When Singer and Sagan anchor their concerns in the evidence presented in a single rat study, they extrapolate wildly: “It seems plausible that humans, like rats, are spread along a continuum of readiness to help others. There has been considerable research on abnormal people, like psychopaths, but we need to know more about relatively stable differences (perhaps rooted in our genes) in the great majority of people as well.” They present a false choice, as if medicating the great majority of people were the only alternative available to solve important social problems.
Coincidentally, on the same day Singer and Sagan’s essay ran, the NY Times also published L. Alan Sroufe’s “Ritalin Gone Wrong.” Sroufe argues that most parents and physicians are too quick to blame ailments like Attention Deficit Disorder on “inborn defects” that can be fixed through prescription drugs. He explains that while technologically sophisticated studies of patients with A.D.D show anomalous brain patterns, people not trained in neuroscience tend to accept the incorrect view that such anomalies can be attributed to biochemical imbalances present at birth. This outlook inclines people to see drugs such as Ritalin and Adderall as the right way to correct their problems concentrating.
Sroufe concludes that the pharmacological solution neglects two important factors. First, recent studies show attention-deficit drugs are only effective in the short term; in the long term, the effects taper off. Second, evidence from behavioral neuroscience demonstrates that formative experience shapes a person’s brain. Sroufe thus concludes: “Putting children on drugs does nothing to change the conditions that derail their development in the first place. Yet those conditions are receiving scant attention.” If we see things the way Sroufe does, the morality pill scenario exploits a demonstrated willingness to overplay the role of biochemistry and hastily endorse pharmacological solutions.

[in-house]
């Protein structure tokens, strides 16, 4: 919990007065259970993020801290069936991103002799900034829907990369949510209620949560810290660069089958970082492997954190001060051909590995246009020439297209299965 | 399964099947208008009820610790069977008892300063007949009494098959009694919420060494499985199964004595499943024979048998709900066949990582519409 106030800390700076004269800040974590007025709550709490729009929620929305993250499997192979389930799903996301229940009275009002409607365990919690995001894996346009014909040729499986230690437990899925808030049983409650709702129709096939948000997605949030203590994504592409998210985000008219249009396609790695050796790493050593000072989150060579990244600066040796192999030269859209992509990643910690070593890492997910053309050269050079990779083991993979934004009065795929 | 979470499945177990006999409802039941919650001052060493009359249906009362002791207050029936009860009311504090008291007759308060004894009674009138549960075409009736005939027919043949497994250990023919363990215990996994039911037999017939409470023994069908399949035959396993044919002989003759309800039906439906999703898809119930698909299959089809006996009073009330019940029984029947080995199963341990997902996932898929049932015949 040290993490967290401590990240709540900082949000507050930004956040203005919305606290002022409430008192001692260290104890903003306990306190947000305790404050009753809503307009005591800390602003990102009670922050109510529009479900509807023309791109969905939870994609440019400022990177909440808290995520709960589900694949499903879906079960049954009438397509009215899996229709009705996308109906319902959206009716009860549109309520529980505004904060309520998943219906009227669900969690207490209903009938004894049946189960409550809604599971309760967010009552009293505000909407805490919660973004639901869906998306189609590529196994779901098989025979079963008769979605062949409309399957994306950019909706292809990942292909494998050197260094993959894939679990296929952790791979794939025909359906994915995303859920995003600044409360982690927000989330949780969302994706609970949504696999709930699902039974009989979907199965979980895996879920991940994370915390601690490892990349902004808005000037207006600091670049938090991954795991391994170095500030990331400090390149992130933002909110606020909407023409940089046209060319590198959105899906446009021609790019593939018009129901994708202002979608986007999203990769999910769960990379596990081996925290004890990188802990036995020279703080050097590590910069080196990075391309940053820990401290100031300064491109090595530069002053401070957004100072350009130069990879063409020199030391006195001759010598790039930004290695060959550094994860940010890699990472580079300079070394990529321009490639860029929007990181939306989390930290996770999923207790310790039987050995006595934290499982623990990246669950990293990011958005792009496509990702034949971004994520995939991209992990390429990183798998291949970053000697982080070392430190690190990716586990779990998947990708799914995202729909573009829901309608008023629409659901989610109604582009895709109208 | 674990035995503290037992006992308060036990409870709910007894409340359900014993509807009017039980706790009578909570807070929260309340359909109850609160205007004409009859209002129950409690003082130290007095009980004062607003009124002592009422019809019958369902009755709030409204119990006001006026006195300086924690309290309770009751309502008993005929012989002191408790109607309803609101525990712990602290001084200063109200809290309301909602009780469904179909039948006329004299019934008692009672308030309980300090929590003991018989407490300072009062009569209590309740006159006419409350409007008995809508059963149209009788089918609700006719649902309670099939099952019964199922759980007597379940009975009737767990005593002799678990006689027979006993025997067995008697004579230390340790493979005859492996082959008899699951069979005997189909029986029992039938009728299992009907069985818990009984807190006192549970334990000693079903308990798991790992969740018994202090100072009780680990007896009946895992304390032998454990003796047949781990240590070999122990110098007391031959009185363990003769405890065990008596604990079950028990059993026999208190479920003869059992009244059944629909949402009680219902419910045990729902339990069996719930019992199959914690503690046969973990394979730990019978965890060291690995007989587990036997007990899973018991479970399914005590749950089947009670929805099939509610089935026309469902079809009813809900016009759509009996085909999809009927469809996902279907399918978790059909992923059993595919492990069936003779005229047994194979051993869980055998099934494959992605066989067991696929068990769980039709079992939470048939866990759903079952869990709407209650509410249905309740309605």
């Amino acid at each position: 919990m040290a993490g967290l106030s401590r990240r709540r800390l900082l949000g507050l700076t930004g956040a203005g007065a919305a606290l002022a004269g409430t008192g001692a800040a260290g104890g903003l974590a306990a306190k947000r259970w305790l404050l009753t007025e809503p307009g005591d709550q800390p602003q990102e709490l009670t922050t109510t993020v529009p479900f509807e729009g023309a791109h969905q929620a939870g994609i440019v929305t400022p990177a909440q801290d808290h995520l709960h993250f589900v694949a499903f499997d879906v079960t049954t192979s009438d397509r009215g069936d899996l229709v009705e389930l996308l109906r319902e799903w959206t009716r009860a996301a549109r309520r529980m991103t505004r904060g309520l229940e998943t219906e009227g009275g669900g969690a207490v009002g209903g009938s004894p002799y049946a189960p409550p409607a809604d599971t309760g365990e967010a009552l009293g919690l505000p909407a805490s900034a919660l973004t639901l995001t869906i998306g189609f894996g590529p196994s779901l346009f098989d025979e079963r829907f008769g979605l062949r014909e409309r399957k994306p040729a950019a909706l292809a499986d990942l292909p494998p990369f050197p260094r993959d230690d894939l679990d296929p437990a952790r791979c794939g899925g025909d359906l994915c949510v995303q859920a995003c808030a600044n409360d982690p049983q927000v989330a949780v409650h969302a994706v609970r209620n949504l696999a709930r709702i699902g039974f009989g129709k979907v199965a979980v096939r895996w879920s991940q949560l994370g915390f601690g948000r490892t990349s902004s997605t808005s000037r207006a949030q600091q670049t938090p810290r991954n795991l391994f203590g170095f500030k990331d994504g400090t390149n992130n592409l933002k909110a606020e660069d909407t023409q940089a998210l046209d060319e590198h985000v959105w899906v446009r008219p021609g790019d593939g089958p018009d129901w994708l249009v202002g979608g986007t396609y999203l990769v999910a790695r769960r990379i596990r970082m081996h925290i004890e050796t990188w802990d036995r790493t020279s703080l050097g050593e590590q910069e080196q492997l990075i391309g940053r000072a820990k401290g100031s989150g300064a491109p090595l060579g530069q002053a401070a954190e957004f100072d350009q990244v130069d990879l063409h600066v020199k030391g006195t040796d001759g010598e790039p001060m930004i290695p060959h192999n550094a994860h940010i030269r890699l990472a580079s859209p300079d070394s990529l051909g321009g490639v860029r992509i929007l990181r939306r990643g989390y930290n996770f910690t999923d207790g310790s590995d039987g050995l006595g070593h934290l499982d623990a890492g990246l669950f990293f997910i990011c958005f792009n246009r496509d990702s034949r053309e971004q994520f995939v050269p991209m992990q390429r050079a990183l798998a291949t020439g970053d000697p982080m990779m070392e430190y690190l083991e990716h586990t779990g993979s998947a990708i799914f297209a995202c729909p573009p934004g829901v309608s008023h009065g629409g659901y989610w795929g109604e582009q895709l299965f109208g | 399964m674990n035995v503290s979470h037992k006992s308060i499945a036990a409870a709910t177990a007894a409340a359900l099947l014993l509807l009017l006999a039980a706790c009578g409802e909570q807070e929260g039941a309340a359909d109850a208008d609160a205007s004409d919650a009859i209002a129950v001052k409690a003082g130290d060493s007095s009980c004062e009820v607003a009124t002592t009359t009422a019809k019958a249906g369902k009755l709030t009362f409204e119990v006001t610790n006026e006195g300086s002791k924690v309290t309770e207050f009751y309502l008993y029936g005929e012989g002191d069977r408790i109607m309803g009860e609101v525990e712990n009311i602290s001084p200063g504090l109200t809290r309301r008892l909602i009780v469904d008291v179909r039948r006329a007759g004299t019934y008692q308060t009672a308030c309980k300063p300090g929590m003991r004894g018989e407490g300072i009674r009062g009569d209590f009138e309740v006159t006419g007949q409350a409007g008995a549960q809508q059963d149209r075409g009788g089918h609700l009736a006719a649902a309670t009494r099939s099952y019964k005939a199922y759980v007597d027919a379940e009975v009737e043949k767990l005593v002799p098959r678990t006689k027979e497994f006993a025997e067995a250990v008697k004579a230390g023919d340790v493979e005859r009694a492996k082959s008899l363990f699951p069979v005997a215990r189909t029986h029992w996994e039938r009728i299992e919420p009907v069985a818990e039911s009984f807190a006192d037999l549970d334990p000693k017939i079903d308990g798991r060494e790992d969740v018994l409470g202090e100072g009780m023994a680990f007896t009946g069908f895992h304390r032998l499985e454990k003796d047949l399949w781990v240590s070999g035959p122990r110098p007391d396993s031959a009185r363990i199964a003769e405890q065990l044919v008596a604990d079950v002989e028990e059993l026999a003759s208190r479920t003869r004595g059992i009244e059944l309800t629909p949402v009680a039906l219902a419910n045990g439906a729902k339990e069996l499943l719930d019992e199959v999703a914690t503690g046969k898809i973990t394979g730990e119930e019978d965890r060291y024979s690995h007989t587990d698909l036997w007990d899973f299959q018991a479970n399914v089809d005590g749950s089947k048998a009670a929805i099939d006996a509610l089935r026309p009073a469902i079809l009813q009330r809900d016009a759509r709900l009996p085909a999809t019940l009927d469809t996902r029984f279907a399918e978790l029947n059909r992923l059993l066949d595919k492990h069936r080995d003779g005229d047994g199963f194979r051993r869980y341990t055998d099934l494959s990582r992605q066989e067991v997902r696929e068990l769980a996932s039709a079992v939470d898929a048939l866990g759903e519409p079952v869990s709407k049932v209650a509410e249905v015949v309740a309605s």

We’re not saying Sroufe is right. What his article shows, however, is that biochemical and brain research is subject to intense debate amongst experts. To maximize sensationalism, Singer and Sagan effectively bury this lead. Taken in the context of their piece as a whole, ending the reflections with weasel word qualifiers about brain chemistry (two big hypothetical “ifs” and a momentous “whether or not”) attempts to disguise science fiction as philosophy. To constitute a responsible thought experiment, Singer and Sagan must offer more convincing evidence that a morality pill is a plausible scientific trajectory. Anything less requires the reader to suspend disbelief.